King Lear, Royal Exchange Theatre, Manchester - review
Talawa Theatre Company

Published: Monday, April 11, 2016 11:42 PM | Review by: Gillian Fisher |
KING LEAR (RET) Don Warrington (King Lear) Photo Jonathan Keenan KING LEAR (RET) Don Warrington (King Lear) Photo Jonathan Keenan

Don Warrington leads the company and gives an impeccable performance as the ageing monarch. A theatrical pressure cooker, director Michael Buffong ensures a constant bubbling apprehension.

Talawa’s robust King Lear (see listing) is Shakespeare in its purest form. Set in the original context of a Pagan England, the courtly tragedy has a rustic fervency which is skilfully portrayed by the cast. Don Warrington leads the company and gives an impeccable performance as the ageing monarch. A theatrical pressure cooker, director Michael Buffong ensures a constant bubbling apprehension. This makes the production completely engrossing, drawing the audience into the tangled web of schemes, subplots and false identities. Though grandiose in nature, the play expresses the universal experience of feuding families and old age palpably. Herein lies the play’s core tragedy. A man betrayed not only by kindred, but by his own mind.


Warrington masterfully captures the frustrated impotence of senility. In earlier scenes we see the King desperate to assert his authority with a stern, set mouth and gruff retorts. His stubborn bravado later gives way to childlike abandon as he wanders around the stage in a crown of wheat. Lear’s waning strength is juxtaposed with the increasing boldness of his two pernicious daughters. Goneril played by Rakie Ayola grows ever more cunning and blatant in her quest for the throne. Yet Ayola’s portrayal suggests less of a tyrant so much as a neglected child, intent on repaying her father’s rejection. Debbie Korley’s Regan is more impulsive, switching from absent-mindedly unbraiding her hair to shrieking bloodthirsty orders.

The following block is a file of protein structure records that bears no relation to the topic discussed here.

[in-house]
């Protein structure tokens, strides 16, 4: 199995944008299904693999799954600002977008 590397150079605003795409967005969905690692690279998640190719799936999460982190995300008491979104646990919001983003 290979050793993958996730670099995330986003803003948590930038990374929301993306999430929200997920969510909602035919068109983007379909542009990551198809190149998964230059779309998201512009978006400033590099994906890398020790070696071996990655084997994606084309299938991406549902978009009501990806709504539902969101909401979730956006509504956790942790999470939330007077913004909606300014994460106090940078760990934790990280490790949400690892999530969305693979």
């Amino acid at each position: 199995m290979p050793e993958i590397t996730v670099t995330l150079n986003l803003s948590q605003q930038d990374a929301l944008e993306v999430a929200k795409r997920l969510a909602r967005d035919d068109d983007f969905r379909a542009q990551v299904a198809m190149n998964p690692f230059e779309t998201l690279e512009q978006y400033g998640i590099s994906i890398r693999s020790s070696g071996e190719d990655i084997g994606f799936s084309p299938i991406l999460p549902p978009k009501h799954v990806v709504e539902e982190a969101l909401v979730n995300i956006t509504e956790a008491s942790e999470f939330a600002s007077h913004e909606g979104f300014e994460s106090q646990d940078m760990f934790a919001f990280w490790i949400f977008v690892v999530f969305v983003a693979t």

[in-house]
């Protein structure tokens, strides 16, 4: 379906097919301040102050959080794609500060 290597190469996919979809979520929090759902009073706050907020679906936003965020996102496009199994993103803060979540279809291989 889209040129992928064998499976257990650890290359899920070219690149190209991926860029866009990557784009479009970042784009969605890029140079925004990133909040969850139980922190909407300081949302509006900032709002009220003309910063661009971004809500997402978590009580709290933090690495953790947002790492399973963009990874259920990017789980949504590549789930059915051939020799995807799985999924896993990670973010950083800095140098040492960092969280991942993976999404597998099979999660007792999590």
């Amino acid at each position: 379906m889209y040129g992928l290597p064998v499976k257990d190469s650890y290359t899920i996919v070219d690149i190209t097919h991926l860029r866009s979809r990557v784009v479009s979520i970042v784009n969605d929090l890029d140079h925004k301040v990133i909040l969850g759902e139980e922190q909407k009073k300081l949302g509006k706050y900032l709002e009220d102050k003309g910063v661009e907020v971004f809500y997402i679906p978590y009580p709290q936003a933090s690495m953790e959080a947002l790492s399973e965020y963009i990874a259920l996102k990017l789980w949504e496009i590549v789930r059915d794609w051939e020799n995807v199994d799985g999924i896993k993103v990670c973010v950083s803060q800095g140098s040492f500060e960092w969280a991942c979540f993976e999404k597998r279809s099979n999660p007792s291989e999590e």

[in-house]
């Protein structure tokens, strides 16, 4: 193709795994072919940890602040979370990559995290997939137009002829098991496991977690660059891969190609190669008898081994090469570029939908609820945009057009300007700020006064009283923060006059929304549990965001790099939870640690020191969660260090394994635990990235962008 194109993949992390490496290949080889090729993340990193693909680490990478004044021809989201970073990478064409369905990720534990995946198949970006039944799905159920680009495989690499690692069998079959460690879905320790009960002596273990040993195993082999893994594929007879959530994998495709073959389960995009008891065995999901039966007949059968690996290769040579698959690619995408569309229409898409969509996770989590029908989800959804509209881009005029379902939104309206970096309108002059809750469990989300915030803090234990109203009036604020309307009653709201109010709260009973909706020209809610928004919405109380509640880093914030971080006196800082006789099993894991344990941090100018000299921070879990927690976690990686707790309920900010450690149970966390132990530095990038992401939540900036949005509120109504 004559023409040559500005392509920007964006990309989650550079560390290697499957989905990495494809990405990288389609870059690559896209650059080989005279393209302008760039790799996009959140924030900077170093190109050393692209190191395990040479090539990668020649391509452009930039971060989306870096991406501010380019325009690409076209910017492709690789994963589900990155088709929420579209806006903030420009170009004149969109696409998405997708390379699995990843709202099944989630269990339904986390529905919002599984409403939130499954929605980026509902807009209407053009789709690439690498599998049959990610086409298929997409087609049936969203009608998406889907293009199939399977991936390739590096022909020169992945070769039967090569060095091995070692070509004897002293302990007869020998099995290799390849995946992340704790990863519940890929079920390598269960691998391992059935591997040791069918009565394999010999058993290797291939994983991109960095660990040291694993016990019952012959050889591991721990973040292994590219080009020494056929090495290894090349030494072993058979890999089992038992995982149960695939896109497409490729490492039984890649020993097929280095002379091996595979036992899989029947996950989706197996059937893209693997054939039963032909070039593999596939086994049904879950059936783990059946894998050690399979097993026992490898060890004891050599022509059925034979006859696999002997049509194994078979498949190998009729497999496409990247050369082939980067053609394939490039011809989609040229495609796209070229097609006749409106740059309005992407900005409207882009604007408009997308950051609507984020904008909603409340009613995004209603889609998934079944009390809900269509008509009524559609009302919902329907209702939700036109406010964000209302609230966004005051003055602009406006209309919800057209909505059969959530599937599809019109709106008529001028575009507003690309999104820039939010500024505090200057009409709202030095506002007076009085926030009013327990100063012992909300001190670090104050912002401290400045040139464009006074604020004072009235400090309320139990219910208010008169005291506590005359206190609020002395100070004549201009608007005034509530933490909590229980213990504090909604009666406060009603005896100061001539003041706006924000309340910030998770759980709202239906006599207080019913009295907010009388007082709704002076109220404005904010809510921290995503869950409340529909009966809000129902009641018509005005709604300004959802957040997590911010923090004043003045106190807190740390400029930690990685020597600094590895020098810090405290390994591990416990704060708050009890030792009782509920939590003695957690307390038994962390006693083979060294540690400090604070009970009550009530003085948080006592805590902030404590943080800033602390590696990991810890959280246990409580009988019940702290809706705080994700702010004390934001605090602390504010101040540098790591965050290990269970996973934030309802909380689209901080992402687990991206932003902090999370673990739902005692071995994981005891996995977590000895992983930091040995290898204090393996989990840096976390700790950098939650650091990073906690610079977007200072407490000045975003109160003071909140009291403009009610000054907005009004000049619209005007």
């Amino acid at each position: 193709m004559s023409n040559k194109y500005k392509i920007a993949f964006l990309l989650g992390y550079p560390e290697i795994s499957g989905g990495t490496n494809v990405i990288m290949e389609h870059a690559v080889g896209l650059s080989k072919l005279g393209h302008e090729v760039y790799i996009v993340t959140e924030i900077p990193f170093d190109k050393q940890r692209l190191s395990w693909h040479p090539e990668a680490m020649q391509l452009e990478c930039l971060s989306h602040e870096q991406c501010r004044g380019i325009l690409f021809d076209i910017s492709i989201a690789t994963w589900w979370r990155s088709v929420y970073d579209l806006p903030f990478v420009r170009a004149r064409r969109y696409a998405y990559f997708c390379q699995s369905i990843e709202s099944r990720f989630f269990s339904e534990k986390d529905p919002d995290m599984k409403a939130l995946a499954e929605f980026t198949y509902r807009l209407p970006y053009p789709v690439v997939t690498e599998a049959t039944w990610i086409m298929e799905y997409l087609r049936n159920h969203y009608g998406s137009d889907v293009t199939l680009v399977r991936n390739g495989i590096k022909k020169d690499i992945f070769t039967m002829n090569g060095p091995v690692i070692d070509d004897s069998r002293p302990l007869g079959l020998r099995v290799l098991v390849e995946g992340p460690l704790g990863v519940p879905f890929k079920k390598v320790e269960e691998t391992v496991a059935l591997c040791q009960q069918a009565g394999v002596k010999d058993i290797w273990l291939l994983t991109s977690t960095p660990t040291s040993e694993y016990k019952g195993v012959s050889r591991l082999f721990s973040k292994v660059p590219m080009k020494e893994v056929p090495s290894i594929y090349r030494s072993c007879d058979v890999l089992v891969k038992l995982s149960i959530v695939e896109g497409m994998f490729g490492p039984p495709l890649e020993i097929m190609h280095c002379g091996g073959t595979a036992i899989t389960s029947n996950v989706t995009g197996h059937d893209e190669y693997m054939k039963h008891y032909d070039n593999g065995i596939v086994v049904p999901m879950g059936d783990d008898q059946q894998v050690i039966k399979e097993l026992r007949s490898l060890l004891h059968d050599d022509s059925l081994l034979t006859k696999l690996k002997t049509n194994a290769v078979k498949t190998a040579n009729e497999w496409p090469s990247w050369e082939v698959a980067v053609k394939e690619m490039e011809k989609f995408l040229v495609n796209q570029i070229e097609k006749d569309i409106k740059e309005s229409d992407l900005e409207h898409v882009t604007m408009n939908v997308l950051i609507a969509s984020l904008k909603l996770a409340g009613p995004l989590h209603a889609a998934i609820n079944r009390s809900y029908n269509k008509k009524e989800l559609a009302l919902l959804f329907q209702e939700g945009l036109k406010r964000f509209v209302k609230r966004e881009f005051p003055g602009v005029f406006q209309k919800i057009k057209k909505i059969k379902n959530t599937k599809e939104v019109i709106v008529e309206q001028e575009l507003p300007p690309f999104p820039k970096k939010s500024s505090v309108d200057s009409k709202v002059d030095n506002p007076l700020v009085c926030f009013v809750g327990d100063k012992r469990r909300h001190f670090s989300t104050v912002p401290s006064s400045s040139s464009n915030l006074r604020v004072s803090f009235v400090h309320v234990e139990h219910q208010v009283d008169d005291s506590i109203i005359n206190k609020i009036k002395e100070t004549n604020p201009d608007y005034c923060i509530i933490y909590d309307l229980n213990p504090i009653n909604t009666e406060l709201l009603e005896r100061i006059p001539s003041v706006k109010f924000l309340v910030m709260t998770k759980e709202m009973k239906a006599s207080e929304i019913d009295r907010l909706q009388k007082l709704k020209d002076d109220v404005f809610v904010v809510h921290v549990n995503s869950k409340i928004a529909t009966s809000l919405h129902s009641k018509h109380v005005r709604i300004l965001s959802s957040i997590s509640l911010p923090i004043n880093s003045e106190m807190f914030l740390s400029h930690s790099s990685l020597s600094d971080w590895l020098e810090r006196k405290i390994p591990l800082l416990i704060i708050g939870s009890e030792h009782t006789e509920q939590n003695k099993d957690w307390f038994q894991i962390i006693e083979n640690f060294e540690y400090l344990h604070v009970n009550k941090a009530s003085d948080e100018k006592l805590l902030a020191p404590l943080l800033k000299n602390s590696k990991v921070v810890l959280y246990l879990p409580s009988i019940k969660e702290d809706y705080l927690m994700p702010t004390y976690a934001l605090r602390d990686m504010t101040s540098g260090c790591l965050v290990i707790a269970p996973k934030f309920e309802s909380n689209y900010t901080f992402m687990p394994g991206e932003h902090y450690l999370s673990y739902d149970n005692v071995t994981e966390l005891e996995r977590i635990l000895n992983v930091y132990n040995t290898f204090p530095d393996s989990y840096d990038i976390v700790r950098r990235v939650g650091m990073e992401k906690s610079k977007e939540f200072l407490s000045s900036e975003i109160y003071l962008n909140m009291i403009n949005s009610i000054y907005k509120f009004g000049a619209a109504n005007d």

KING LEAR (RET) L-R Rakie Ayola (Goneril) & Debbie Korley(Regan) Photo Jonathan Keenan KING LEAR (RET) L-R Rakie Ayola (Goneril) & Debbie Korley(Regan) Photo Jonathan Keenan

Whilst the play conforms to the original setting, complete with medieval gowns and flaming torches, it retains a modern edge. It is highly cinematic, with an echoey soundscape and dynamic use of lighting from the opening scene. An imposing Lear is silhouetted offstage, his features gradually materialising as he makes his entrance into the round. Creative choices such as the sneeringly camp Oswald played by Thomas Coombes bring some playfulness to the proceedings. Miltos Yerolemou is also fantastically ingenuitive as the Fool. A mournful character, whose comical appearance contrasts with his sage wit.


Both compelling and moving, Talawa’s King Lear brings Shakespeare’s tale to life with remarkable verve.

Set in the round, the simple set consists of an earth floor designed by Signe Beckmann. With a few props, this easily lends itself to the various settings of drafty castles, cliff tops and heaths. It also reflects the feudal setting, a time when man was entirely subject to the elements. This is magnificently expressed in the famous ‘Storm scene. ‘As a crazed Lear entreats the skies to “Rumble thy bellyful! Spit, fire! Spout, rain!” the heavens open onto the stage, drenching the frenzied king and his Fool. A further scene upon the stormy heath sees the introduction of Poor Tom, the Earl of Gloucester’s son Edgar, in the guise of a lunatic. Played by Alfred Enoch, his spasmodic movements and manic outbursts are harrowing.


Both compelling and moving, Talawa’s King Lear brings Shakespeare’s tale to life with remarkable verve.


KING LEAR (RET) L-R Pepter Lunkuse (Cordelia) & Don Warrington (King Lear) Photo Jonathan Keenan KING LEAR (RET) L-R Pepter Lunkuse (Cordelia) & Don Warrington (King Lear) Photo Jonathan Keenan


Info: King Lear (see listing) is at the Royal Exchange, Manchester until May 7, 2016 | Book tickets and 19 May - 28 May, Birmingham Rep | book tickets



Related Links

Don Warrington - interview
Michael Buffong - interview




join our mailing list
* indicates required
Get regular updates on what's happening in the world of African-Caribbean theatre and win theatre tickets.

ENTER YOUR DETAILS BELOW: